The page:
Restaurant Work Injury Claims Account for 4% of Calif. Workers’ Comp Benefit Payments
March 2, 2010

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Restaurant workers accounted for 6.1 percent of all California job injury claims, but only 4.1 percent of the state’s workers’ compensation benefit payments from 2000 to 2008, the California Workers’ Compensation Institute reported.

In its latest “Industry Scorecard,” which provides detailed data on claims filed by restaurant workers in California for job injuries that occurred between January 2000 through the end of 2008, CWCI analyzed 137,339 restaurant sector claims. The report noted more than 90 percent of claims were filed by employees working in restaurants and taverns, although other food and beverage service workers employed in facilities such as wineries, country clubs and hotels were also included in the sample. Total medical and indemnity benefit payments on these claims amounted to just under $1.1 billion. The Scorecard shows that with the ongoing job losses in other employment sectors, restaurant claims were up to 8 percent of 2008 claims and 5.6 percent of all claim payments.

AdvertisementThe No. 1 injury diagnosis for restaurant workers is minor wound/injury to the skin, the Scorecard said. These represent nearly 1 out of 3 restaurant claims, but only 4.4 percent of the loss payments, as they tend to be relatively inexpensive cases in which the worker is treated quickly and returns to work with no lost time. On the other hand, medical back problems without spinal cord involvement (typically sprains and strains) make up less than 1 in 5 restaurant claims but because they can require extended treatment and often result in lost time, they carry a much higher average cost and consume almost 1/3 of paid losses in this sector. Rounding out the top 5 injury categories among restaurant workers are shoulder, arm, knee and lower leg sprains (10.4 percent of the claims, 8.8 percent of paid losses); other injuries, poisonings and toxic effects (8.1 percent of the claims, 9.4 percent of the payments); and ruptured tendons, tendonitis, myositis and bursitis (3.8 percent of the claims, 6 percent of the payments). Notably, 2nd or 3rd degree burns, or burns over at least 20 percent of the body represent 3.6 percent of the restaurant claims, which is about 5 times the proportion found for all industries, though fortunately, many of these are relatively minor injuries, so burn injuries accounted for only 1.4 percent of the total dollars paid on restaurant claims.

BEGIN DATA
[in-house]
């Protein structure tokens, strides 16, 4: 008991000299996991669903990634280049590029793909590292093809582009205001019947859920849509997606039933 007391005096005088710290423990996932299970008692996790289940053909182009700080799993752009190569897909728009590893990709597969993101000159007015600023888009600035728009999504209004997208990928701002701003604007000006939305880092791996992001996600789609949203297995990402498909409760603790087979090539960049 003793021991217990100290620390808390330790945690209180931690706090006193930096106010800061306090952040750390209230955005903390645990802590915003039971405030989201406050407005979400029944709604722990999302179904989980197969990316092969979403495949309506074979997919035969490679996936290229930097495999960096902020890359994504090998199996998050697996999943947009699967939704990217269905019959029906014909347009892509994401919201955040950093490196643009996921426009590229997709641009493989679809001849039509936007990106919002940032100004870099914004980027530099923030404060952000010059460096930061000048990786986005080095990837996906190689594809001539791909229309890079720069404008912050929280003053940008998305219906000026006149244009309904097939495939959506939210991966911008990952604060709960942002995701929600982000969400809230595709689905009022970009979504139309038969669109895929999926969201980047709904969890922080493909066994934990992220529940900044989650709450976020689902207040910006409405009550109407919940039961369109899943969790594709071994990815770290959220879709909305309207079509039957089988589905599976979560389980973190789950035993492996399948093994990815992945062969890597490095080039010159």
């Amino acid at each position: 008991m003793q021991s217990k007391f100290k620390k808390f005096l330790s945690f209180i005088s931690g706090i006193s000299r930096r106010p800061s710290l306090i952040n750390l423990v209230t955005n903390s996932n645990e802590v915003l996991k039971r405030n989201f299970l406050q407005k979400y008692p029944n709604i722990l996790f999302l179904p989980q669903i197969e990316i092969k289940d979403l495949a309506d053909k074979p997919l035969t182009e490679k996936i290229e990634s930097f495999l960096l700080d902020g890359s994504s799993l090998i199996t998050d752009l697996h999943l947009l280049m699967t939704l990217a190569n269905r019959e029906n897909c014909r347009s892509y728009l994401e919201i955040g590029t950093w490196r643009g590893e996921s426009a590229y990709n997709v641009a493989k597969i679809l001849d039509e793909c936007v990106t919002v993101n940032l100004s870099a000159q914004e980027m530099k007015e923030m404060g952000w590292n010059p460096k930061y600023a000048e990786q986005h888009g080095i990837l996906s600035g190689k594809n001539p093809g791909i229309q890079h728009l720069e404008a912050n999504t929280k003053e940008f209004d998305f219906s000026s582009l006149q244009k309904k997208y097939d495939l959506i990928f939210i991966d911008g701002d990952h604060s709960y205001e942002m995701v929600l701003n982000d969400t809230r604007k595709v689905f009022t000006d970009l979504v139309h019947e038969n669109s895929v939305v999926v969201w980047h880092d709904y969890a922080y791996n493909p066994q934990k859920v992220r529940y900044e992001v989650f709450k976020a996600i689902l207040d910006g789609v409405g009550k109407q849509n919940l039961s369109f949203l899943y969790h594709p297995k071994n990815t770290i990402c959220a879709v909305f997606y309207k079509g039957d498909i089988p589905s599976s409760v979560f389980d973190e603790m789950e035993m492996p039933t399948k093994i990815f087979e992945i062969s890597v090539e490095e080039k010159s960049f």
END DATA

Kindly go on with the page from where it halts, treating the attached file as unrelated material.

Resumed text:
The scorecard also features a profile of restaurant sector claimants, claim distributions based on claimant job classification and county of residence, nature and cause of injury, primary diagnosis, and employer premium size. Claim closure rates and average benefit payments at 12, 24 and 36 months post injury also are provided by accident year. Pre- and post-reform claim and payment distributions by type of claim (med-only, temporary disability, permanent disability, and death) are shown, as are pre- and post-reform attorney involvement rates for permanent disability claims, with comparative distributions shown for all California work injury claims.